On August 12, in Sierra Club v. Otter Tail Power Co., the Eighth Circuit Court of Appeals dismissed the Sierra Club’s suit related to the Big Stone Generating Station, a coal fired power plant in South Dakota. In doing so, it disagreed with EPA and sided with what appears to be the majority on a question that has produced differing responses amongst the courts – whether the Prevention of Significant Deterioration (“PSD”) program prohibits only the construction or modification of a facility without a PSD permit, or whether it imposes ongoing operational requirements. Finding that PSD requirements are conditions of construction or modification, and not conditions of operation, the court held that violations related to the defendants’ failure to obtain PSD permits occurred at the time the modifications were made, and that the claims were thus barred by the statute of limitations.
The Sierra Club challenged three modifications undertaken at the Station: a 1995 change in fuel source from lignite coal to sub-bituminous coal; a 1998 boiler modification; and, 2001 changes which allowed the Station to supply steam to a nearby ethanol plant. In June 2008, the Sierra Club filed a citizen suit alleging, among other things, that the defendants violated and continued to violate the Clean Air Act in that they had failed to obtain PSD permits prior to the modifications and, as a result, were operating without appropriate permits and without abiding by best available control technology (“BACT”) limits that would have been imposed had PSD permits been obtained.
The Eighth Circuit upheld the district court’s dismissal of the case, basing its decision largely on the language of the PSD statute, which prohibit a facility from being “constructed” without meeting PSD requirements, and the citizen suit provision, which authorizes suit “against any person who proposes to construct or constructs,” as well as the related regulations. Finding the language unambiguous, the court refused to defer to the contrary interpretation of EPA, which participated as an amicus party. The court rejected the argument that the CAA and PSD regulations should be interpreted as establishing operational duties based on the program’s purpose and the fact that PSD permits impose requirements on the operation of facilities, finding that such requirements are not enforceable independent of the permitting process. In addition to finding the Sierra Club’s civil penalty claims barred, the court held that its claims for equitable relief seeking to bring the Station into compliance with the Act were also barred.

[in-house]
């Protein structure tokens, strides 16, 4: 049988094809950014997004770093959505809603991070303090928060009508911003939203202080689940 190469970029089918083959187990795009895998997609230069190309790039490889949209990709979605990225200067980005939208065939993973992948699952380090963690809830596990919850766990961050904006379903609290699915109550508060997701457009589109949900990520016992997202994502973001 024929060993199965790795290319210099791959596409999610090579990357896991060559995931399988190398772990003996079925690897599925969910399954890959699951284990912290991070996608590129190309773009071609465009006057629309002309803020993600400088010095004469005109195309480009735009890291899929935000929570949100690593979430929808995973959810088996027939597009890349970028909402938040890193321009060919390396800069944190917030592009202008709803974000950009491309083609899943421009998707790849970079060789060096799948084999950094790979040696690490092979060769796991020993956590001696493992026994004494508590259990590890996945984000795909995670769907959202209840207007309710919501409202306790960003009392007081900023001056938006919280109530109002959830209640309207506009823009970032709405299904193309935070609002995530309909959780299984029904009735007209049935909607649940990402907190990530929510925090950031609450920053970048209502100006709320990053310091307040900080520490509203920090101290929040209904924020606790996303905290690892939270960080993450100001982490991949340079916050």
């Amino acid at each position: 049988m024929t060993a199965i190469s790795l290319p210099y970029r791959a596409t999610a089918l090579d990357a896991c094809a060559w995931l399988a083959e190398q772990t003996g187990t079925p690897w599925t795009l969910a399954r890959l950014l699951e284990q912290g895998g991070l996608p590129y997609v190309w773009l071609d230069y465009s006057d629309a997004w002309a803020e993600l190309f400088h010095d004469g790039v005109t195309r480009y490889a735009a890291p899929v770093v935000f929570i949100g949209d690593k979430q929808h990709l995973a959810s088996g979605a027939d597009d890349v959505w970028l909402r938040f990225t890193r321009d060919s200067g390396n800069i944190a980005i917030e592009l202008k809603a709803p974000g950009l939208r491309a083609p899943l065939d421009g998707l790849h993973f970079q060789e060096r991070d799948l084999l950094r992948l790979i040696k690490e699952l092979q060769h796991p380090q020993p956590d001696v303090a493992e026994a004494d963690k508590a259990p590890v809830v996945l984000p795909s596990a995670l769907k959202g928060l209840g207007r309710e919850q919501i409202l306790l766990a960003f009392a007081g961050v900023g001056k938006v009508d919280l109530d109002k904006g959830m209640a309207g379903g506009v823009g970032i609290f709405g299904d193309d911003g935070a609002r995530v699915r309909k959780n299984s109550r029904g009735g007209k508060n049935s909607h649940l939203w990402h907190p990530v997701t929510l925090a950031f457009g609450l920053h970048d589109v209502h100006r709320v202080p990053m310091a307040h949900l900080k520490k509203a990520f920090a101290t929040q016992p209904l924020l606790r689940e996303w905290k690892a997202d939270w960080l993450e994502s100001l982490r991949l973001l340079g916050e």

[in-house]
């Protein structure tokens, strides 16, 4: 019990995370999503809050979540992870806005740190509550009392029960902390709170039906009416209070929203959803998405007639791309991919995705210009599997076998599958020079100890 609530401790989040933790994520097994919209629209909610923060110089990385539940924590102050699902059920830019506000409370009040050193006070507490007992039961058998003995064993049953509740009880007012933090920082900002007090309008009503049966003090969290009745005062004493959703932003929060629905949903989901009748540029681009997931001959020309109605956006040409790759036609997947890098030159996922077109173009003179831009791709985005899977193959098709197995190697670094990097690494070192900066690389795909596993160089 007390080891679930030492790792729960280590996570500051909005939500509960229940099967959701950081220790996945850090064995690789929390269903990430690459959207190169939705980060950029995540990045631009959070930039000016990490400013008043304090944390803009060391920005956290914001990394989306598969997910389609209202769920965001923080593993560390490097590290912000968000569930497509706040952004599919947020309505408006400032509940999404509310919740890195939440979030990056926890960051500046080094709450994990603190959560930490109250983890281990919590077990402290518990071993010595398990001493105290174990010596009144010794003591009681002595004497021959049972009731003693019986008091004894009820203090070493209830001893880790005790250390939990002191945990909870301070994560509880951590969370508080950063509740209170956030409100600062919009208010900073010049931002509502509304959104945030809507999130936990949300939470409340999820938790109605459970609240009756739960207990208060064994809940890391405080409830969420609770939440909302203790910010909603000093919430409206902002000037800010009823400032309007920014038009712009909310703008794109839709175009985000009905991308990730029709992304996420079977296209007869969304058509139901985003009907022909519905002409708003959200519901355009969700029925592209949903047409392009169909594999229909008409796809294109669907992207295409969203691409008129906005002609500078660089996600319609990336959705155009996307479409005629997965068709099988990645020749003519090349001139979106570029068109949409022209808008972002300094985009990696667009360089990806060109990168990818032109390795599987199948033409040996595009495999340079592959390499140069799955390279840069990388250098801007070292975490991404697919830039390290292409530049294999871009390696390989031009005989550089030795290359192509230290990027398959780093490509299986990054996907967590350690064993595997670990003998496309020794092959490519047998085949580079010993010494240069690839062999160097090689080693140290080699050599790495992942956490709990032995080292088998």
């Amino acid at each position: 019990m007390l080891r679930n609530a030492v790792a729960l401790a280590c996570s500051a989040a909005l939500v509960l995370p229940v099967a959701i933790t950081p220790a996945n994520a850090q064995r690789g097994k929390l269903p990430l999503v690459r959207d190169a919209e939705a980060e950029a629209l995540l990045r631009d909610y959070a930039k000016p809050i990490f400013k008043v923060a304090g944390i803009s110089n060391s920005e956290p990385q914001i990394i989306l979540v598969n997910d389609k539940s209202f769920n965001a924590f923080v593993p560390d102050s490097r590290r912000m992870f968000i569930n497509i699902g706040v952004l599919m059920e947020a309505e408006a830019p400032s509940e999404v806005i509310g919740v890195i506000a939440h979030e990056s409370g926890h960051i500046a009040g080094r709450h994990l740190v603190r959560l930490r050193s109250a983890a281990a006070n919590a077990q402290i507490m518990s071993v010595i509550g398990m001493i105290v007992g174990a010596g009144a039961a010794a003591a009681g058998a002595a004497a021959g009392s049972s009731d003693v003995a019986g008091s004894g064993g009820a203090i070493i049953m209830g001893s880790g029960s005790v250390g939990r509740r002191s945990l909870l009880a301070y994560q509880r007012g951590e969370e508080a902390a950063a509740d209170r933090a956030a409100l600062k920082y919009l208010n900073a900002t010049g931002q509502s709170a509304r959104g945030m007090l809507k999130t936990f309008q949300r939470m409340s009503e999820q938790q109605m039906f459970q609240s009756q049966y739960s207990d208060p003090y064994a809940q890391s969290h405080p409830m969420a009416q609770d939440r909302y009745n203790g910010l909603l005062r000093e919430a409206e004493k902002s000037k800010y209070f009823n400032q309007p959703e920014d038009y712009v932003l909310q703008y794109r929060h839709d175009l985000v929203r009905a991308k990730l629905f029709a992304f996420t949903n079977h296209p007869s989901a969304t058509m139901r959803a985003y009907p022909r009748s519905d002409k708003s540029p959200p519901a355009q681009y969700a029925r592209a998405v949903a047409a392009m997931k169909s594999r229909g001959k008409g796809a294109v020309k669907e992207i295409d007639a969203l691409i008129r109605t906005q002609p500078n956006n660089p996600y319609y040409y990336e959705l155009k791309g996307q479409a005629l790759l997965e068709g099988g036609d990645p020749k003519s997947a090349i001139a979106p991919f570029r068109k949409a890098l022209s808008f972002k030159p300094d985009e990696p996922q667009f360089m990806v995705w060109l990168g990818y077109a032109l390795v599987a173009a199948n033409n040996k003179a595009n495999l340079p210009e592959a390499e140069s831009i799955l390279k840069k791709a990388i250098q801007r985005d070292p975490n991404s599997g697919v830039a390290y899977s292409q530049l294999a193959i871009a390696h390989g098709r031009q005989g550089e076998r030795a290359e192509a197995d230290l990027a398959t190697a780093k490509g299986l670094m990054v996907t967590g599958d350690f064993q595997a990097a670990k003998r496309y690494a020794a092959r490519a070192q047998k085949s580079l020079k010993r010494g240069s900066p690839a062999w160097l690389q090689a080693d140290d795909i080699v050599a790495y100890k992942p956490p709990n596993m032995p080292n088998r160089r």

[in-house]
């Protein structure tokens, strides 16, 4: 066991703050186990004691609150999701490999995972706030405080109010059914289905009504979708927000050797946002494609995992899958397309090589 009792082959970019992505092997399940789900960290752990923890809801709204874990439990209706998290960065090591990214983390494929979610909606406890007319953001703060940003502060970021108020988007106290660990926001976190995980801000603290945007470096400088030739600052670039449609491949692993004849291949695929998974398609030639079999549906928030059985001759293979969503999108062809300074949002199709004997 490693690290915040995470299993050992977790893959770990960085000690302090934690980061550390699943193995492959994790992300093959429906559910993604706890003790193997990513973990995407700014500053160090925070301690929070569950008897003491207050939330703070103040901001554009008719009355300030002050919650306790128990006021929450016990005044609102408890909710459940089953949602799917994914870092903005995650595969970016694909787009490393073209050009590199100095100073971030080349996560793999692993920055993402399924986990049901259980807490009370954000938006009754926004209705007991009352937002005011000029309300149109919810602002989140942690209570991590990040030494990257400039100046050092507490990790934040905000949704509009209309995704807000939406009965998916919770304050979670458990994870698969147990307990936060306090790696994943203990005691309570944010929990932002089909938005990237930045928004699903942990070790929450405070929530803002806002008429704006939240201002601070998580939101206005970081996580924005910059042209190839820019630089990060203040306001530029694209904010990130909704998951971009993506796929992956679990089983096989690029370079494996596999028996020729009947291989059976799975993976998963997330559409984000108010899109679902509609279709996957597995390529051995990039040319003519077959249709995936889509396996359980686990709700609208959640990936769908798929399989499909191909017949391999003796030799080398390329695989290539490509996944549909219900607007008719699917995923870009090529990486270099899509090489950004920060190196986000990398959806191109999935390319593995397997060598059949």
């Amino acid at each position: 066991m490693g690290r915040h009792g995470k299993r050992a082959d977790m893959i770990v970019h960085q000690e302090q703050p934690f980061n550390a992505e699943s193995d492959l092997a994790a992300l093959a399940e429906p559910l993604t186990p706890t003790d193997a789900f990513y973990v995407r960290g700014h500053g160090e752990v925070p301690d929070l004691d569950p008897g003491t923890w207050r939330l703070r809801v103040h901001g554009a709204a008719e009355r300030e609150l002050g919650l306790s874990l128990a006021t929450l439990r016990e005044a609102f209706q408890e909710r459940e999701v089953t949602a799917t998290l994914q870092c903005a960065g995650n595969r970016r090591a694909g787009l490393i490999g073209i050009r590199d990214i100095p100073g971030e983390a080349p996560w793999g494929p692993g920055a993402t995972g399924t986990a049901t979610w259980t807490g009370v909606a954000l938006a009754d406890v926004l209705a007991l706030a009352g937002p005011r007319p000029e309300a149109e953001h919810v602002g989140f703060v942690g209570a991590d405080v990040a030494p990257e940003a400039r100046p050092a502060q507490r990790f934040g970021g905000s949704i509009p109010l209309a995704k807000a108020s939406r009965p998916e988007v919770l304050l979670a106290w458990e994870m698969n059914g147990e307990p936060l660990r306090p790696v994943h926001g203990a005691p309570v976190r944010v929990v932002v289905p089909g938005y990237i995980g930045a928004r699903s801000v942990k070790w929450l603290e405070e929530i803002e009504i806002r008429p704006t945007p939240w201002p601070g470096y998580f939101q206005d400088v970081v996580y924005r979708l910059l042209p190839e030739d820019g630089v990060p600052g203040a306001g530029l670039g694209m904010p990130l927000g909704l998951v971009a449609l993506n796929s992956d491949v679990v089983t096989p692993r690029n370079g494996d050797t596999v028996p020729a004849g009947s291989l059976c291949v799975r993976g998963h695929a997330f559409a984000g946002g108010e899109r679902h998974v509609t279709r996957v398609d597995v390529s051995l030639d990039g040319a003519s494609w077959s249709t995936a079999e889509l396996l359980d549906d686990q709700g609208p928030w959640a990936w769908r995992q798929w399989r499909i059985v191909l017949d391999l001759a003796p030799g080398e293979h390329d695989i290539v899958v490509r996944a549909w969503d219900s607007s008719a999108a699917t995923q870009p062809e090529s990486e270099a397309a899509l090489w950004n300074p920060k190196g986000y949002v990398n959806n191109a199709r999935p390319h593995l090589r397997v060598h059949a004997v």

Under the Eighth Circuit’s reasoning, while a facility must obtain a PSD permit prior to construction or modification, and, having done so, must operate in accordance with the permit, if the operator fails to apply for such a permit, claims relating to its failure to obtain or operate pursuant to an appropriate PSD permit are barred unless brought within five years of the construction or modification. Given the potential difficulties involved in detecting PSD violations, the decision places a burden on plaintiffs seeking enforcement of PSD requirements to identify and file claims related to such violations as early as possible. Given that this issue has come up a number of times and there is some disagreement amongst the courts as to the right answer, it is possible that the Sierra Club will seek further review of this issue.